In the Fall of 1959 (the first semester of my junior year), I attended American University in Washington, D.C. Thirty-one other students from all across the U.S. and I were in a unit of AU’s Washington Semester Seminar led by Professor Louis Loeb.
The objective of the Semester was to give us insight into our national government in action. We did this in various ways.
The Seminar was the heart of the Semester. We had meetings with officials who worked in or with the national government, assigned readings and interpretation sessions with Professor Loeb while we also maintained a journal of our activities and took examinations. All of this was arranged around the following subjects: (a) Congress and its staff agencies; (b) political parties, pressure groups and opinion; (c) the President and the executive agencies; (d) international relations; and (e) the judiciary.
The second major part of the Semester was conducting an independent research project and writing a report on the results. Mine was “A Study and Analyses of Political Interest Group Participation in House Un-American Activities Committee’s Contempt of Congress Cases, 1945-1956.” I chose this topic because I detested that Committee, on the one hand, and endorsed the philosophy of one of its major opponents in such cases, the American Civil Liberties Union, on the other hand. In addition to doing a lot of general reading regarding the Committee and the theory and practice of political interest groups, I spent a lot of time in the Supreme Court Library reading the records in such contempt cases that reached the Court. I compared the briefs of the parties with those of the amici curiae (friends of the court) and the Court’s decisions.
In three of the four contempt of Congress cases that reached the Supreme Court in this period, the decisions were favorable to the views expressed by these interest groups even though the actual points in the amici briefs did not make it into the Court’s opinions. It was impossible to determine what effects, if any, their briefs had on the thinking of the justices or the results in the cases. The decisions in these cases did have some effect on the Committee’s giving notice to witnesses of the relevance of the Committee’s questions and its rejection of the witnesses’ objections. It was possible, at least in theory, to see how such participation might affect the interest groups themselves, but specific evidence of such effects could not be found.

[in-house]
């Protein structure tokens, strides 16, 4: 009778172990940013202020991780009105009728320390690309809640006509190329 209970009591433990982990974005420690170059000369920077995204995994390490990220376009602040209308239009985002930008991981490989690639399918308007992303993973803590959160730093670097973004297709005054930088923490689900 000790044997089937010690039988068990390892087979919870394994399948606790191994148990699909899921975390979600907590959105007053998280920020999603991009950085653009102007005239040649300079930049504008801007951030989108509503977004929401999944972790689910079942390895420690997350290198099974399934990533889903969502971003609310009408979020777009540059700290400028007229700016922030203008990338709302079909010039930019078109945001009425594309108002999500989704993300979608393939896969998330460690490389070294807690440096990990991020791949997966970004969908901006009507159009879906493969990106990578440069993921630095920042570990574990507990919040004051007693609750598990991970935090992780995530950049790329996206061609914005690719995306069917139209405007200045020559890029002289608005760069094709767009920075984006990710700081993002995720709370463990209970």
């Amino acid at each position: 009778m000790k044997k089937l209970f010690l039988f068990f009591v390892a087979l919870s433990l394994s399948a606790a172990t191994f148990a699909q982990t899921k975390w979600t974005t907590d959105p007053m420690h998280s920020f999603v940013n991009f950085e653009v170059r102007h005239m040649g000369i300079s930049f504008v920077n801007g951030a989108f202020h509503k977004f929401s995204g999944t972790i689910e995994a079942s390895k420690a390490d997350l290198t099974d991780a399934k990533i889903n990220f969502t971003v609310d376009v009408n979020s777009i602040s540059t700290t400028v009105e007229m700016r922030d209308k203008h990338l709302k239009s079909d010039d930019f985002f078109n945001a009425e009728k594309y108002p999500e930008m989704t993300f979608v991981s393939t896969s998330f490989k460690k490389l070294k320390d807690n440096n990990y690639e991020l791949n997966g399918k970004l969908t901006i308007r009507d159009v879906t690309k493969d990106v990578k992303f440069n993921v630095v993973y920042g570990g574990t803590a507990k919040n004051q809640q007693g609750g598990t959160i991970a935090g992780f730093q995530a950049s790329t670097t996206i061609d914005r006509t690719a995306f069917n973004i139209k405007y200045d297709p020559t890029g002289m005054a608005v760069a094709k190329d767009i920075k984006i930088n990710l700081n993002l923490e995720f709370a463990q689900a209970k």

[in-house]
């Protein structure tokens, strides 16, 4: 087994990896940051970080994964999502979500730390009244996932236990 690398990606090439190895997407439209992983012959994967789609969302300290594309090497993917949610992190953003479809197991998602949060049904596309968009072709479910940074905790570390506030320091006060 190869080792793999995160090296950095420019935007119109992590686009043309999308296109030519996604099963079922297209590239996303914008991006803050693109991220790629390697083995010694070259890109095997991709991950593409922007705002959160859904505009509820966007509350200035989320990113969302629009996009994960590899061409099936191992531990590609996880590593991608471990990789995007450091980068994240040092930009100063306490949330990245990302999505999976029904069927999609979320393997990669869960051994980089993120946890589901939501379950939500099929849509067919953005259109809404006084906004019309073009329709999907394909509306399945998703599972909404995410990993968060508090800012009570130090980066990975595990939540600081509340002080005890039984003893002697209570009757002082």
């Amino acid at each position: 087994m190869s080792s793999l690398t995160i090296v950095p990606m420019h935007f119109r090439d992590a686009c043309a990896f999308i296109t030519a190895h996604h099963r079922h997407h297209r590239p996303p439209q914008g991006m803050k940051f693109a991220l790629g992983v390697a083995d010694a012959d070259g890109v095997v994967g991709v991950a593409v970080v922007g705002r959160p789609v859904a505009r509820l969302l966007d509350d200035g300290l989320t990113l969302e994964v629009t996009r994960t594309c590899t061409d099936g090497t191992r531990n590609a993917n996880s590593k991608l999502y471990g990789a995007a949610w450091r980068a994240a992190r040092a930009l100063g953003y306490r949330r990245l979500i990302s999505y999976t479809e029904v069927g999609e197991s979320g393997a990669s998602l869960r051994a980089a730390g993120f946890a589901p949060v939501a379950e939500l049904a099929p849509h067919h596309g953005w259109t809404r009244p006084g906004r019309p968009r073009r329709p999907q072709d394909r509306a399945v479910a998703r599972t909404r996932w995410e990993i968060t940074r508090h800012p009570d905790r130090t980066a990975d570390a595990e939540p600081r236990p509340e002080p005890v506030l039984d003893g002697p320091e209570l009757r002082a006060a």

In order to obtain additional hours of credit that semester, we had to take courses at night at AU’s downtown campus, just west of the White House. I took three such courses: American history, early political theory and the economics of public finance.
This semester was the first time I had ever lived in a major city. I thoroughly enjoyed going to museums, concerts and plays and seeing the beautiful and historic buildings of the city. I became acquainted with the general counsel of the Atomic Energy Commission, who was a musical composer in his spare time. I vividly recall going to a vocal recital in the living room of the old mansion that became the Phillips Gallery for performance of my friend’s songs with lyrics from the poetry of e. e. cummings.
At the end of the semester AU awarded me a scholarship for summer school at Harvard University. I, however, declined the offer in order to be the assistant to the Chairman of the Democratic Party of Iowa under Grinnell College’s Program in Practical Politics.
 See Post: Encounters with Candidates JFK and LBJ (April 16, 2011).
In the modern era, the principal U.N. agency responsible for refugees is the Office of the United Nations High Commissioner for Refugees (UNHCR) in Geneva, Switzerland.
The UNHCR was established by U.N. General Assembly Resolution 28(v), December 14, 1950 (after the Universal Declaration of Human Rights, but before the signing of Convention Relating to Status of Refugees). This Resolution adopted the Statute for the UNHCR that charges the agency with “providing international protection . . . to refugees . . . and . . . seeking permanent solutions for the problem of refugees by assisting Governments and . . . private organizations to facilitate the voluntary repatriation of such refugees, or their assimilation within new national communities.” The Statute also contained a definition of “refugee” that was similar to the one set forth in the subsequent Convention Relating to the Status of Refugees. This definition states a “refugee” is
“Any person who, as a result of events occurring before 1 January 1951 and owing to well-founded fear of being persecuted for reasons of race, religion, nationality or political opinion, is outside the country of his nationality and is unable or, owing to such fear or for reason other than personal convenience, is unwilling to avail himself of the protection of that country . . . .”
To fulfill this mandate UNHCR “strives to ensure that everyone can exercise the right to seek asylum and find safe refuge in another State, and to return home voluntarily. By assisting refugees to return to their own country or to settle permanently in another country, UNHCR also seeks lasting solutions to their plight.” It also publishes a handbook on procedures and criteria for determining refugee status and guidelines on common issues that have arisen in such determinations.
The UNHCR now is concerned with refugees, 80% of whom are in poorer, developing countries, and certain other individuals in the world. As of January 2010, it was concerned with the welfare of the following people:
On July 8, 2011, the U.S. Court of Appeals for the District of Columbia Circuit decided an important case under the Alien Tort Statute (ATS) that is headed for the U.S. Supreme Court.